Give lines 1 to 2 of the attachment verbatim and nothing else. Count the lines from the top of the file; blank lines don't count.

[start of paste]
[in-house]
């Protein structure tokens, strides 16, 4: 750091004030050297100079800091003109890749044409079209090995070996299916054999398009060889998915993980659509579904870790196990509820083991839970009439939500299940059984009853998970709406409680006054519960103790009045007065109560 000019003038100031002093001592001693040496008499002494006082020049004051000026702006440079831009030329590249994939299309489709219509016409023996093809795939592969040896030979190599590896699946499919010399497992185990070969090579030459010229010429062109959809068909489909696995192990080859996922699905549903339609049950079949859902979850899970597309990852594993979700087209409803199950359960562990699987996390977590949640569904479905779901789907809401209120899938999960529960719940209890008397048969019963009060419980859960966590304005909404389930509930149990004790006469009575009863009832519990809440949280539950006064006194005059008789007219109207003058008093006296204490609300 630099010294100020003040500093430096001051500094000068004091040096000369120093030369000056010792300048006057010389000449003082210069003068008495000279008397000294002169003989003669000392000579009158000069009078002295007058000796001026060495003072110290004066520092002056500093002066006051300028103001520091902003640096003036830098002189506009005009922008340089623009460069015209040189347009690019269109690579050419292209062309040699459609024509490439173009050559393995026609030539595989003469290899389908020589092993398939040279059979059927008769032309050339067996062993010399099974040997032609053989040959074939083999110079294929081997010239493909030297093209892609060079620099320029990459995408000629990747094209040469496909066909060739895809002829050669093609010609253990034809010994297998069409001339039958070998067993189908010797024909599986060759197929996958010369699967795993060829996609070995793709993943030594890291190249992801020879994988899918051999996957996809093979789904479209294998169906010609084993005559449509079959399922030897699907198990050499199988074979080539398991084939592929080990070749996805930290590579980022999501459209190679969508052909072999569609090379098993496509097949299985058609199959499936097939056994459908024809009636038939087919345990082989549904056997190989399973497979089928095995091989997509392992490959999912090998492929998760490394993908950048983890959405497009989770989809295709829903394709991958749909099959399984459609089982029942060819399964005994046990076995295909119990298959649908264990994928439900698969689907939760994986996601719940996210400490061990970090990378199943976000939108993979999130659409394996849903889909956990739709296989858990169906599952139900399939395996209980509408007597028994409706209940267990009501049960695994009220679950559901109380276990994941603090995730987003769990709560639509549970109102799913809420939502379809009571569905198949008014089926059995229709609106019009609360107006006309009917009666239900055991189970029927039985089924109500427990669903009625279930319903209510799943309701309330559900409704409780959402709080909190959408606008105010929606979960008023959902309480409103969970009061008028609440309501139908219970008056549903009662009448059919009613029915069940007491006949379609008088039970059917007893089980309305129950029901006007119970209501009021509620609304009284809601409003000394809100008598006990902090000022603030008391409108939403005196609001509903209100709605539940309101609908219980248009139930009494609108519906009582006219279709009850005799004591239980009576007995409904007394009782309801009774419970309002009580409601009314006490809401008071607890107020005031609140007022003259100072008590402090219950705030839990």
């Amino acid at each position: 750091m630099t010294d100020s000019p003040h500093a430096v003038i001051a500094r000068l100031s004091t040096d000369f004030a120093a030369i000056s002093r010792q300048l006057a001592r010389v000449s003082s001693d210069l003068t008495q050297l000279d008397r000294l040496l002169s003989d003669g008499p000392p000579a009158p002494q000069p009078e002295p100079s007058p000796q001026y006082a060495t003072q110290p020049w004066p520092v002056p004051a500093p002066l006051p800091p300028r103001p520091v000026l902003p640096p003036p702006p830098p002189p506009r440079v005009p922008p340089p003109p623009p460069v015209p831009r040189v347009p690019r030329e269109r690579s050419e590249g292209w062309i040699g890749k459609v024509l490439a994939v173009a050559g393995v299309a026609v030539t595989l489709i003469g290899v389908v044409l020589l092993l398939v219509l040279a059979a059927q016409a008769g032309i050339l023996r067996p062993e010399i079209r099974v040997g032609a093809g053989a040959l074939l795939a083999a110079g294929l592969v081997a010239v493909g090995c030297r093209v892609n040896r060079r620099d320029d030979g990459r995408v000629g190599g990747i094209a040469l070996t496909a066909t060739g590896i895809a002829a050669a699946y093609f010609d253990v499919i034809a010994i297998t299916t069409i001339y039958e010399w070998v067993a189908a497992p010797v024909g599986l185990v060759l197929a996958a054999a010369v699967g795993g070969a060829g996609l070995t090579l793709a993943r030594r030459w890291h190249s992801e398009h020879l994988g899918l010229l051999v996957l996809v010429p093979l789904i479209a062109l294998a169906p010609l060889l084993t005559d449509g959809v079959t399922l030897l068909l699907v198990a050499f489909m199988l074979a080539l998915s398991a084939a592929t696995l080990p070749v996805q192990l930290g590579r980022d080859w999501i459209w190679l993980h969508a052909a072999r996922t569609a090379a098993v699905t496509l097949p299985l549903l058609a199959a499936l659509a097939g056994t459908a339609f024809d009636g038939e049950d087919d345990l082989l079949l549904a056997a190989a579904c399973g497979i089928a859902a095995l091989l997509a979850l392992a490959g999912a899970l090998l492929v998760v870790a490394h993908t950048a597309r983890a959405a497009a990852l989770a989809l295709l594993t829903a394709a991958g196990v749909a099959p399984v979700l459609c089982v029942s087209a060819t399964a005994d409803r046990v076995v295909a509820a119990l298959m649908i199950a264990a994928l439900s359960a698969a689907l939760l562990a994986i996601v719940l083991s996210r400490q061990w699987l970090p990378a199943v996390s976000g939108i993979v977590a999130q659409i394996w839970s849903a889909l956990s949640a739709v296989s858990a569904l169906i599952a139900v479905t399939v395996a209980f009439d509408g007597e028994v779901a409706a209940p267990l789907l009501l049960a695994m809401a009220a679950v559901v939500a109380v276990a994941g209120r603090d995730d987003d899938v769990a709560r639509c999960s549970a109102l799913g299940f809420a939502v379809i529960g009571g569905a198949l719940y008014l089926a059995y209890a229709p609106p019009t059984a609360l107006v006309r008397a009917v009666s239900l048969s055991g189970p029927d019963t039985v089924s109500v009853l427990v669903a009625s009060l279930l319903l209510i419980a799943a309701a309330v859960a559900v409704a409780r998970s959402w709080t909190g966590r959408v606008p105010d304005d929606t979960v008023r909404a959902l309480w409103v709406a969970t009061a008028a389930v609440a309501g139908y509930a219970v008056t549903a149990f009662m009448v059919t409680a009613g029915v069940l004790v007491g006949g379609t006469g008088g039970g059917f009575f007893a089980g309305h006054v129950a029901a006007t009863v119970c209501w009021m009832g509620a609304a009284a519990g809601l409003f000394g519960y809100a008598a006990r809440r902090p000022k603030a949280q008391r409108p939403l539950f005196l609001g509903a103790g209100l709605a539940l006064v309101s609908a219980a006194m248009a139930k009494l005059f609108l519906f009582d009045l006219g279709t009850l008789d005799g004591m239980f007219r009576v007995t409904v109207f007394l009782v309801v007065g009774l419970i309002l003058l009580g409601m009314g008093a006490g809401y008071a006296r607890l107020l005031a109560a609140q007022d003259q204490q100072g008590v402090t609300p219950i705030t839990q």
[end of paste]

[in-house]
């Protein structure tokens, strides 16, 4: 750091004030050297100079800091003109890749044409079209090995070996299916054999398009060889998915993980659509579904870790196990509820083991839970009439939500299940059984009853998970709406409680006054519960103790009045007065109560 000019003038100031002093001592001693040496008499002494006082020049004051000026702006440079831009030329590249994939299309489709219509016409023996093809795939592969040896030979190599590896699946499919010399497992185990070969090579030459010229010429062109959809068909489909696995192990080859996922699905549903339609049950079949859902979850899970597309990852594993979700087209409803199950359960562990699987996390977590949640569904479905779901789907809401209120899938999960529960719940209890008397048969019963009060419980859960966590304005909404389930509930149990004790006469009575009863009832519990809440949280539950006064006194005059008789007219109207003058008093006296204490609300 630099010294100020003040500093430096001051500094000068004091040096000369120093030369000056010792300048006057010389000449003082210069003068008495000279008397000294002169003989003669000392000579009158000069009078002295007058000796001026060495003072110290004066520092002056500093002066006051300028103001520091902003640096003036830098002189506009005009922008340089623009460069015209040189347009690019269109690579050419292209062309040699459609024509490439173009050559393995026609030539595989003469290899389908020589092993398939040279059979059927008769032309050339067996062993010399099974040997032609053989040959074939083999110079294929081997010239493909030297093209892609060079620099320029990459995408000629990747094209040469496909066909060739895809002829050669093609010609253990034809010994297998069409001339039958070998067993189908010797024909599986060759197929996958010369699967795993060829996609070995793709993943030594890291190249992801020879994988899918051999996957996809093979789904479209294998169906010609084993005559449509079959399922030897699907198990050499199988074979080539398991084939592929080990070749996805930290590579980022999501459209190679969508052909072999569609090379098993496509097949299985058609199959499936097939056994459908024809009636038939087919345990082989549904056997190989399973497979089928095995091989997509392992490959999912090998492929998760490394993908950048983890959405497009989770989809295709829903394709991958749909099959399984459609089982029942060819399964005994046990076995295909119990298959649908264990994928439900698969689907939760994986996601719940996210400490061990970090990378199943976000939108993979999130659409394996849903889909956990739709296989858990169906599952139900399939395996209980509408007597028994409706209940267990009501049960695994009220679950559901109380276990994941603090995730987003769990709560639509549970109102799913809420939502379809009571569905198949008014089926059995229709609106019009609360107006006309009917009666239900055991189970029927039985089924109500427990669903009625279930319903209510799943309701309330559900409704409780959402709080909190959408606008105010929606979960008023959902309480409103969970009061008028609440309501139908219970008056549903009662009448059919009613029915069940007491006949379609008088039970059917007893089980309305129950029901006007119970209501009021509620609304009284809601409003000394809100008598006990902090000022603030008391409108939403005196609001509903209100709605539940309101609908219980248009139930009494609108519906009582006219279709009850005799004591239980009576007995409904007394009782309801009774419970309002009580409601009314006490809401008071607890107020005031609140007022003259100072008590402090219950705030839990």